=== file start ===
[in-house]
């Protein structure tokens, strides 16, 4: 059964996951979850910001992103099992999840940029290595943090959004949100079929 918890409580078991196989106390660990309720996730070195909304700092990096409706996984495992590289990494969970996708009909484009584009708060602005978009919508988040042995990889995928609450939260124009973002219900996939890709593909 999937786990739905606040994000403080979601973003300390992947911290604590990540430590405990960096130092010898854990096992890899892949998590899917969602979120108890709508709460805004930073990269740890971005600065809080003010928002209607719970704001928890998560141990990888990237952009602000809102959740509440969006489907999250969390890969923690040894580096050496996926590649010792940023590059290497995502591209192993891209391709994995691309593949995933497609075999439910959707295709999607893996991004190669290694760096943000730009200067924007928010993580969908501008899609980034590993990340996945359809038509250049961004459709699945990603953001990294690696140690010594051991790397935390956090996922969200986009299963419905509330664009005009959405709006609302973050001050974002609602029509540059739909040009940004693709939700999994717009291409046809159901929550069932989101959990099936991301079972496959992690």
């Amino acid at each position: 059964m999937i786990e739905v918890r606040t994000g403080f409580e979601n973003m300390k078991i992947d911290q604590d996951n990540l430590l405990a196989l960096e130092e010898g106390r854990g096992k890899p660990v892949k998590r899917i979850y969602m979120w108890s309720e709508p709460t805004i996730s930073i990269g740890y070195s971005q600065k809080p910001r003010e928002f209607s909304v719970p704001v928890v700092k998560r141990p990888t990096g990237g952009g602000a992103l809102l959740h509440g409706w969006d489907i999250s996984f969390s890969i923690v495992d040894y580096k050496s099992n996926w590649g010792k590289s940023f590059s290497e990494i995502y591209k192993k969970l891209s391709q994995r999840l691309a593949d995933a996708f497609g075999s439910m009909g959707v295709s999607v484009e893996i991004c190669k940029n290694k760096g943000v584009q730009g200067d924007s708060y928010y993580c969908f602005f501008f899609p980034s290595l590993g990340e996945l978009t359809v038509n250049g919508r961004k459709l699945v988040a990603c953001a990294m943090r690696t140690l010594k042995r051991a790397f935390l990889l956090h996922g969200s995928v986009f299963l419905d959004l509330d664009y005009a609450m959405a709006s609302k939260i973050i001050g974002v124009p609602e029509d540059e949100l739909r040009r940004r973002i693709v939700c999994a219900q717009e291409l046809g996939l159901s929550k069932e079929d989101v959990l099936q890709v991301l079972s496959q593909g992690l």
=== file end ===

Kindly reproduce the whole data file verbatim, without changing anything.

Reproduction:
[in-house]
């Protein structure tokens, strides 16, 4: 059964996951979850910001992103099992999840940029290595943090959004949100079929 918890409580078991196989106390660990309720996730070195909304700092990096409706996984495992590289990494969970996708009909484009584009708060602005978009919508988040042995990889995928609450939260124009973002219900996939890709593909 999937786990739905606040994000403080979601973003300390992947911290604590990540430590405990960096130092010898854990096992890899892949998590899917969602979120108890709508709460805004930073990269740890971005600065809080003010928002209607719970704001928890998560141990990888990237952009602000809102959740509440969006489907999250969390890969923690040894580096050496996926590649010792940023590059290497995502591209192993891209391709994995691309593949995933497609075999439910959707295709999607893996991004190669290694760096943000730009200067924007928010993580969908501008899609980034590993990340996945359809038509250049961004459709699945990603953001990294690696140690010594051991790397935390956090996922969200986009299963419905509330664009005009959405709006609302973050001050974002609602029509540059739909040009940004693709939700999994717009291409046809159901929550069932989101959990099936991301079972496959992690």
């Amino acid at each position: 059964m999937i786990e739905v918890r606040t994000g403080f409580e979601n973003m300390k078991i992947d911290q604590d996951n990540l430590l405990a196989l960096e130092e010898g106390r854990g096992k890899p660990v892949k998590r899917i979850y969602m979120w108890s309720e709508p709460t805004i996730s930073i990269g740890y070195s971005q600065k809080p910001r003010e928002f209607s909304v719970p704001v928890v700092k998560r141990p990888t990096g990237g952009g602000a992103l809102l959740h509440g409706w969006d489907i999250s996984f969390s890969i923690v495992d040894y580096k050496s099992n996926w590649g010792k590289s940023f590059s290497e990494i995502y591209k192993k969970l891209s391709q994995r999840l691309a593949d995933a996708f497609g075999s439910m009909g959707v295709s999607v484009e893996i991004c190669k940029n290694k760096g943000v584009q730009g200067d924007s708060y928010y993580c969908f602005f501008f899609p980034s290595l590993g990340e996945l978009t359809v038509n250049g919508r961004k459709l699945v988040a990603c953001a990294m943090r690696t140690l010594k042995r051991a790397f935390l990889l956090h996922g969200s995928v986009f299963l419905d959004l509330d664009y005009a609450m959405a709006s609302k939260i973050i001050g974002v124009p609602e029509d540059e949100l739909r040009r940004r973002i693709v939700c999994a219900q717009e291409l046809g996939l159901s929550k069932e079929d989101v959990l099936q890709v991301l079972s496959q593909g992690l």